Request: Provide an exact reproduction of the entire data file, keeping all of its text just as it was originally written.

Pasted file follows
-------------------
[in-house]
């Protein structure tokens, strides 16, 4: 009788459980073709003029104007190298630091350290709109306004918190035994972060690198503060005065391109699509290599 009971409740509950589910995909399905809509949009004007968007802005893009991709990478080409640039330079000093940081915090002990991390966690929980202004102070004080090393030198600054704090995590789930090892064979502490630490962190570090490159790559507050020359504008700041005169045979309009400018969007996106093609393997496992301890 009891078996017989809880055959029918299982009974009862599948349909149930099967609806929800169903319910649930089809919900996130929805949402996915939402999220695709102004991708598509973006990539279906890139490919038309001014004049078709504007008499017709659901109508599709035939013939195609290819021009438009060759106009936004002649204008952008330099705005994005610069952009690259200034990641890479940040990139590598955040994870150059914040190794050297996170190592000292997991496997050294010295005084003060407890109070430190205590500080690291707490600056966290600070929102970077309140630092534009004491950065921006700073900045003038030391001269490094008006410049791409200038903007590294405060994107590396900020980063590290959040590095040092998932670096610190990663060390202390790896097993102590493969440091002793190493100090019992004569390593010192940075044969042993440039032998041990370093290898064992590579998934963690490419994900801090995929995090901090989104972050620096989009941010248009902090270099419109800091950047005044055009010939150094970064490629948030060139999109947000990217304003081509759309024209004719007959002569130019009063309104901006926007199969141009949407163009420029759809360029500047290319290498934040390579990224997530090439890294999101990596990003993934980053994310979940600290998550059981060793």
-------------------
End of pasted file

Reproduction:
[in-house]
């Protein structure tokens, strides 16, 4: 009788459980073709003029104007190298630091350290709109306004918190035994972060690198503060005065391109699509290599 009971409740509950589910995909399905809509949009004007968007802005893009991709990478080409640039330079000093940081915090002990991390966690929980202004102070004080090393030198600054704090995590789930090892064979502490630490962190570090490159790559507050020359504008700041005169045979309009400018969007996106093609393997496992301890 009891078996017989809880055959029918299982009974009862599948349909149930099967609806929800169903319910649930089809919900996130929805949402996915939402999220695709102004991708598509973006990539279906890139490919038309001014004049078709504007008499017709659901109508599709035939013939195609290819021009438009060759106009936004002649204008952008330099705005994005610069952009690259200034990641890479940040990139590598955040994870150059914040190794050297996170190592000292997991496997050294010295005084003060407890109070430190205590500080690291707490600056966290600070929102970077309140630092534009004491950065921006700073900045003038030391001269490094008006410049791409200038903007590294405060994107590396900020980063590290959040590095040092998932670096610190990663060390202390790896097993102590493969440091002793190493100090019992004569390593010192940075044969042993440039032998041990370093290898064992590579998934963690490419994900801090995929995090901090989104972050620096989009941010248009902090270099419109800091950047005044055009010939150094970064490629948030060139999109947000990217304003081509759309024209004719007959002569130019009063309104901006926007199969141009949407163009420029759809360029500047290319290498934040390579990224997530090439890294999101990596990003993934980053994310979940600290998550059981060793």